River gods

 

There have been disputes, but the source of the Thames is generally agreed to be on Trewsbury Mead near the Fosse Way, west of Cirencester. A walk across the fields will take you to the spot marked by a plaque and a signpost—in winter a pool in the meadow besides some trees, and in late summer perhaps just a pile of dry stones—where the River Thames has his rising. The river was Tamesis according to Julius Caesar, Tamesa to Tacitus, but not personified by any god to the Britons – or if so with a name known only to the Druids themselves, that sect who kept the population in ignorance, illiteracy and alienation from the natural world.

The Greeks had more of a kinship and understanding with the world around them, and their rivers had the personae of male deities: sometimes kindly, like the one who welcomed Odysseus into the land of Phaeacia and washed the clothes of Nausicaa and her girls; sometimes lustful after women, like Alpheus who tried to ravish Arethusa; sometimes in competition with men, like Achelous who wrestled with Hercules, and sometimes with unusual powers like Scamander.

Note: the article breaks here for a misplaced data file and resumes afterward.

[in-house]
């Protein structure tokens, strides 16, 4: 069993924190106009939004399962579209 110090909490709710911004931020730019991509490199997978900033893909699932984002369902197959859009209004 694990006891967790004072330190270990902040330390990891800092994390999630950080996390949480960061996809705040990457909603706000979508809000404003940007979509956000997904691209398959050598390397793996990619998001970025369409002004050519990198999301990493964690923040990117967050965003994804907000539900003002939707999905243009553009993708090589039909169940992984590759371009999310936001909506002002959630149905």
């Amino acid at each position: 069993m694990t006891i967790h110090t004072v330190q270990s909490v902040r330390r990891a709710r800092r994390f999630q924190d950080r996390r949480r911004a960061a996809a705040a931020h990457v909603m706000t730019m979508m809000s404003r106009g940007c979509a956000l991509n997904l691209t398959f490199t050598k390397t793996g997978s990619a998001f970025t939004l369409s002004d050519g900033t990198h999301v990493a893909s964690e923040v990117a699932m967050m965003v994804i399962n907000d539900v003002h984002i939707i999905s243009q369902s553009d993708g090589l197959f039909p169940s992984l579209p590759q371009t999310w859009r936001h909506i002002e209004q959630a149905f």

But it was the Romans with their instinct for the homely and the familiar who actually had a deity called Cloacina (goddess of lavatories and drainage); the Romans who reverenced the natural world but also believed that human beings should make inroads into it. It was the Romans who decided that river gods needed to be put in their place and permanent stone bridges thrown across them. There was something pleasurable about the subjugation of the river god, and his resulting annoyance:

pontem indignatus Araxes
‘Araxes, indignant at his bridge’
         Aeneid VIII.728

And in a late inscription commemorating the repair by Narses of a destroyed bridge over the Anio, this pleasure is explicit:

quam bene curvati directa est semita pontis,
atque interruptum continuatur iter.
calcamus rapidas subjecti gurgitis undas,
et libet iratæ cernere murmur aquæ.
                        ‘How well is our path directed over the curving bridge,
and our interrupted route now resumed.
We tread underfoot the swift waters of a tamed river,
and it is pleasant to hear the murmur of the angry water.’
                           Poetae Latini Minores (Lemaire) p.555

In other words—we’ve built a bridge over you, so get under it.

Of interest:

Next post: Rewriting history.

 

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